Punk was galvanised into action by The Clash, whose debut album featured a picture of police charging towards black youth under the Westway on the back cover. Their first single, ‘White Riot’, was an explicit attempt to make a connection between the frustration faced by unemployed white youth and their black counterparts whose employment prospects were blighted by racism.
In the Clash interview from 1976 that was reprinted in the NME ‘riot issue’, Joe Strummer boldly said “We’re hoping to educate any kid who comes to listen us, just to keep them from joining the National Front”. That certainly worked in my case. When Notting Hill went up in smoke, I didn’t get it, yet, a year or so later, the first political activism that I ever took part in was the first Rock Against Racism Carnival in London. I’d been drawn by the fact that the Clash were top of the bill.
That event brought me into contact with some of the aforementioned British reggae bands, acts that had previously struggled to find white audiences. This coming together led directly to Two-Tone and to Artists Against Apartheid. These bands, black and white, didn’t end racism in Britain, but they helped me to understand why it had to be confronted.
Fast-forward 35 years to the present day. Much has changed, yet we find ourselves in the same quandary. The August riots of 2011 are another WTF? moment, when society recoils in horror and says ‘I don’t understand you’.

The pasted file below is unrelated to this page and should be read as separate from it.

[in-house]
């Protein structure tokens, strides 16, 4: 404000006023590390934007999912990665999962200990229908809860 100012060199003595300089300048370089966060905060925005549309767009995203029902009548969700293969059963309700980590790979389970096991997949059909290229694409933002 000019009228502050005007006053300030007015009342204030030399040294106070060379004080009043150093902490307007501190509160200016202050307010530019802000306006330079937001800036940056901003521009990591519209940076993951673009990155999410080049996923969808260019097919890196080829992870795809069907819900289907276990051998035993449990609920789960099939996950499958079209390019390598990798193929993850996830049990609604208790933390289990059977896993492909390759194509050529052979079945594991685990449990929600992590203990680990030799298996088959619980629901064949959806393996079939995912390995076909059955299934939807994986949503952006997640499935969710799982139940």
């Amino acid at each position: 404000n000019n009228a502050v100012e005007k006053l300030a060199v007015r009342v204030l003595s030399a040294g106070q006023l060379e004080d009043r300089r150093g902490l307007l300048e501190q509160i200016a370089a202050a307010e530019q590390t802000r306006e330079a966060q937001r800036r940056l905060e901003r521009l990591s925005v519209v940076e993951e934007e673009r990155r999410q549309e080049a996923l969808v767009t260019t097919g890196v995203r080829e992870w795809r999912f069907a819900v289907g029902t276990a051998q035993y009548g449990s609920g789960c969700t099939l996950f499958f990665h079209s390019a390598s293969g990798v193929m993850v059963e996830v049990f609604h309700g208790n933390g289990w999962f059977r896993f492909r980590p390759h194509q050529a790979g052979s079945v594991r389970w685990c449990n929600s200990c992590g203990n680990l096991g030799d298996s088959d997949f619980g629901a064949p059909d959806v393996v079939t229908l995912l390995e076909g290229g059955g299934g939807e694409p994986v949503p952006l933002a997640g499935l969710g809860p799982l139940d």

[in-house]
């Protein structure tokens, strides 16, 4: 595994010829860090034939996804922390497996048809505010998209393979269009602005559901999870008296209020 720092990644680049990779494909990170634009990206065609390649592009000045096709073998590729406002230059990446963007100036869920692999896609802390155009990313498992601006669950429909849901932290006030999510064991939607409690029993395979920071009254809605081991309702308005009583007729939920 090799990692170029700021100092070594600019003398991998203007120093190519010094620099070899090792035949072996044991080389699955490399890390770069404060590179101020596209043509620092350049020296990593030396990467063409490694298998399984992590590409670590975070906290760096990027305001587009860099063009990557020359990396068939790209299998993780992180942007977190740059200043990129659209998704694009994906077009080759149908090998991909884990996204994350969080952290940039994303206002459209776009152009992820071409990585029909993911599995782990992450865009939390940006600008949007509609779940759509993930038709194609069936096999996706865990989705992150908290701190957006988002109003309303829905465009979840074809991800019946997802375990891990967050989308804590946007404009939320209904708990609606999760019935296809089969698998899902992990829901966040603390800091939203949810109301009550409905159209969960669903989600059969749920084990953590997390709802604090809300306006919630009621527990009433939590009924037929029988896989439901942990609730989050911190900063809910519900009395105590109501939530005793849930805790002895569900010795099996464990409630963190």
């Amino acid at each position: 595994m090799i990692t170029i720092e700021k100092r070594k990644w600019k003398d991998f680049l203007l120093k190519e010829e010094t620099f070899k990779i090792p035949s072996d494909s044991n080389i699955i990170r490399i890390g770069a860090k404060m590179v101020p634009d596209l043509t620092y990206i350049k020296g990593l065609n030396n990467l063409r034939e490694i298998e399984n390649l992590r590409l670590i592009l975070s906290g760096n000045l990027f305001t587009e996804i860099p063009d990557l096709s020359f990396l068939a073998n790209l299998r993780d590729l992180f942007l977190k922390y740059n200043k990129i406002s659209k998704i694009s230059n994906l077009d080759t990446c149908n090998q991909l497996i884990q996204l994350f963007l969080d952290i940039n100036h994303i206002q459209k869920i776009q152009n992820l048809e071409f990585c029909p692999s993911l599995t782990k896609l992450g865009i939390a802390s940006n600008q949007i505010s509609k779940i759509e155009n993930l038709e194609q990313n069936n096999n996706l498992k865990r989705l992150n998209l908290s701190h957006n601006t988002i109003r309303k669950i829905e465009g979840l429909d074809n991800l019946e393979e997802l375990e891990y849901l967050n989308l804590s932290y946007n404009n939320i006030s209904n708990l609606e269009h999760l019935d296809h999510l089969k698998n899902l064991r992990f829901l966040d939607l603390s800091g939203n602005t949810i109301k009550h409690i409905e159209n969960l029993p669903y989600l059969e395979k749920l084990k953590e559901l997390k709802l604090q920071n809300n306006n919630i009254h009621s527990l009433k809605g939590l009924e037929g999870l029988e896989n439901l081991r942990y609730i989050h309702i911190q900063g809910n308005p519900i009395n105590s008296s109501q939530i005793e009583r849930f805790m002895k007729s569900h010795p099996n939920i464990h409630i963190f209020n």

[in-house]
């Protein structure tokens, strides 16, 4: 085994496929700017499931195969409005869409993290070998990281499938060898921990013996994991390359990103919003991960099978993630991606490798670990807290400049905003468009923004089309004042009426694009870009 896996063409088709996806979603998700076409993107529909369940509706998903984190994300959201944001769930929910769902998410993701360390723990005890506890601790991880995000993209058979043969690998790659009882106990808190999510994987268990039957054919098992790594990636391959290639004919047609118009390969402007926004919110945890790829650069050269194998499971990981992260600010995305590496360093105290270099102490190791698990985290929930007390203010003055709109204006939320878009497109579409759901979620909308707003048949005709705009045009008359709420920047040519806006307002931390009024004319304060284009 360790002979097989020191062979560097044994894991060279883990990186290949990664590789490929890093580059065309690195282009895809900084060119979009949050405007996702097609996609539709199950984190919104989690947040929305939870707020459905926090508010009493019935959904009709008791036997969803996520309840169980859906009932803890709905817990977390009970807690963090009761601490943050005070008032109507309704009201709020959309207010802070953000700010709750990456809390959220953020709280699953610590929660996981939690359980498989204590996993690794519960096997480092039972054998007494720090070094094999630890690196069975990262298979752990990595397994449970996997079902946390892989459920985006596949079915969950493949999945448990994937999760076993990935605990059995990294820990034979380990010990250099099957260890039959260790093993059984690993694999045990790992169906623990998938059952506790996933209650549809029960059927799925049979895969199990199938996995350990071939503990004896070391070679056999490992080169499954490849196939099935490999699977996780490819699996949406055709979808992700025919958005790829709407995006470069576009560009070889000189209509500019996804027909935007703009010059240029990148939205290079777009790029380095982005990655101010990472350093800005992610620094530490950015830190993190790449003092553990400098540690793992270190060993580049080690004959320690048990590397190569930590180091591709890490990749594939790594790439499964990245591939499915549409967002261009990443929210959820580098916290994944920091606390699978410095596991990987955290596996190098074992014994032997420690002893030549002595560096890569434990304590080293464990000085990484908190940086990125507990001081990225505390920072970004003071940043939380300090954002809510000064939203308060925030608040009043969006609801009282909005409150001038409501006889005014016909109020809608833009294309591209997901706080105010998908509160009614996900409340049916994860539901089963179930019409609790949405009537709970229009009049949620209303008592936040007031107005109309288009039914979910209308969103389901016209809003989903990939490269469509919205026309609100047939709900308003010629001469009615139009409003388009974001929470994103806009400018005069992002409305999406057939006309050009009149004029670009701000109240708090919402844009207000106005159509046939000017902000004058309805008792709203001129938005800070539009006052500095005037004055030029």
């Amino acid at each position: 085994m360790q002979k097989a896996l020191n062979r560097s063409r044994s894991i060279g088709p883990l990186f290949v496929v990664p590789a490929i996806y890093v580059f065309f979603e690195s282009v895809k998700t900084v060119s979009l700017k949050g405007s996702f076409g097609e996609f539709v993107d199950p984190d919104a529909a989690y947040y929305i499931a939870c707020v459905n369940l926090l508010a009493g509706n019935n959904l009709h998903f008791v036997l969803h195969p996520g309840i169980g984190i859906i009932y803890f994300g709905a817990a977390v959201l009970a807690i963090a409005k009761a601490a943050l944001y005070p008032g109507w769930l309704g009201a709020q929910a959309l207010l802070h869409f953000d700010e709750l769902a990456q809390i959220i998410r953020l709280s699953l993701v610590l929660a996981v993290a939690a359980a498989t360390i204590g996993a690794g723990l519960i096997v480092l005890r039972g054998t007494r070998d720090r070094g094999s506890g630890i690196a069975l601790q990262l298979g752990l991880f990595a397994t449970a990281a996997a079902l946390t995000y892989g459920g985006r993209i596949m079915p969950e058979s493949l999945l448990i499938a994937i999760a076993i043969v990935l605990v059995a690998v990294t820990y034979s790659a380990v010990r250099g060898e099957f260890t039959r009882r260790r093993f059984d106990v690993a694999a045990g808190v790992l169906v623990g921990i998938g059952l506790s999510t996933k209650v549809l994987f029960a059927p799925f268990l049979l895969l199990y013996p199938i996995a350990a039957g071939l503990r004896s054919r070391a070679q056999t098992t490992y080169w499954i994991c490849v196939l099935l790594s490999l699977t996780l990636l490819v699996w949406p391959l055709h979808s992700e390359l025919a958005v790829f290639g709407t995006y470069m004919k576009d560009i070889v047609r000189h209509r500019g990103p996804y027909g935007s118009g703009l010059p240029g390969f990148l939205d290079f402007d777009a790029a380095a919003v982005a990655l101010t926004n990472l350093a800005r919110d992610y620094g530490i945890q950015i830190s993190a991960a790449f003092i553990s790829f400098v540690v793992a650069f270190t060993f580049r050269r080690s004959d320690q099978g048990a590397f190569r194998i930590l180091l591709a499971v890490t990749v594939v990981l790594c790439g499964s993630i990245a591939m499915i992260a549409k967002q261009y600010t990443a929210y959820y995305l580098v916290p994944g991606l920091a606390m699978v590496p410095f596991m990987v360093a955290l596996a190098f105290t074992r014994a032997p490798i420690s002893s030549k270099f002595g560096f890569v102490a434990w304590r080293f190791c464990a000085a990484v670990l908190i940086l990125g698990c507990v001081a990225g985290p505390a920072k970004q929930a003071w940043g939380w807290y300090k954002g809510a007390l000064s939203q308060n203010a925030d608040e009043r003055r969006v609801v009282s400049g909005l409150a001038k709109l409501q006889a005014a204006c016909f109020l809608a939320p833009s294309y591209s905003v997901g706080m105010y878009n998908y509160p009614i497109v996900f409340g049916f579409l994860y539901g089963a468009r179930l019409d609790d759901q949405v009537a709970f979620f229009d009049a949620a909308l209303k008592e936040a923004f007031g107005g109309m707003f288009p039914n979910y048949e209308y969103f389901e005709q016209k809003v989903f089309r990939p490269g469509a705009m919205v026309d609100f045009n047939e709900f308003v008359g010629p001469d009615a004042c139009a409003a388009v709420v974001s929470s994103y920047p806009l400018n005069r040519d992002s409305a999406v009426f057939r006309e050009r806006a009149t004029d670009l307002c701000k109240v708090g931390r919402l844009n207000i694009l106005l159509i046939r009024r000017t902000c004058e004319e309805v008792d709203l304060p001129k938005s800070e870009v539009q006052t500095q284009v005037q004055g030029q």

Everyone who has seen the footage of the ‘Bad Samaritans’ pretending to come to the aid of the injured Asyraf Haziq Rossli, while their mates rummage through his rucksack and rob him, will have made an instant judgement about the kind of people who would do such an unspeakable thing.
Undoubtedly, many people in the 15-24 age group will know people like that and be quick to condemn them. For the rest of us – who know nothing but what we see – we’ll damn you all, because of your clothes, your music, your haircuts, your attitude. You can already hear the generational disdain in mainstream reactions to the sentences handed down to looters.
Now, you don’t have to do anything about this. You can simply shrug your shoulders when politicians speak dismissively about feral youth leading futile lives. But it won’t end there. The authorities are going to lean on your generation and hard. You are being set up as the new enemy within. ‘Feral’ is a word that is virtually interchangeable with ‘vermin’.
The disturbances of the past weeks have stirred up a s[—] storm of opinion in the mainstream media, much of it from people who have no real experience of the pressures faced by this generation, the first in a century that are likely to grow up worse off than their parents. Though this situation has been building for some years, the disturbances have created an opportunity for young people to provide an alternative commentary.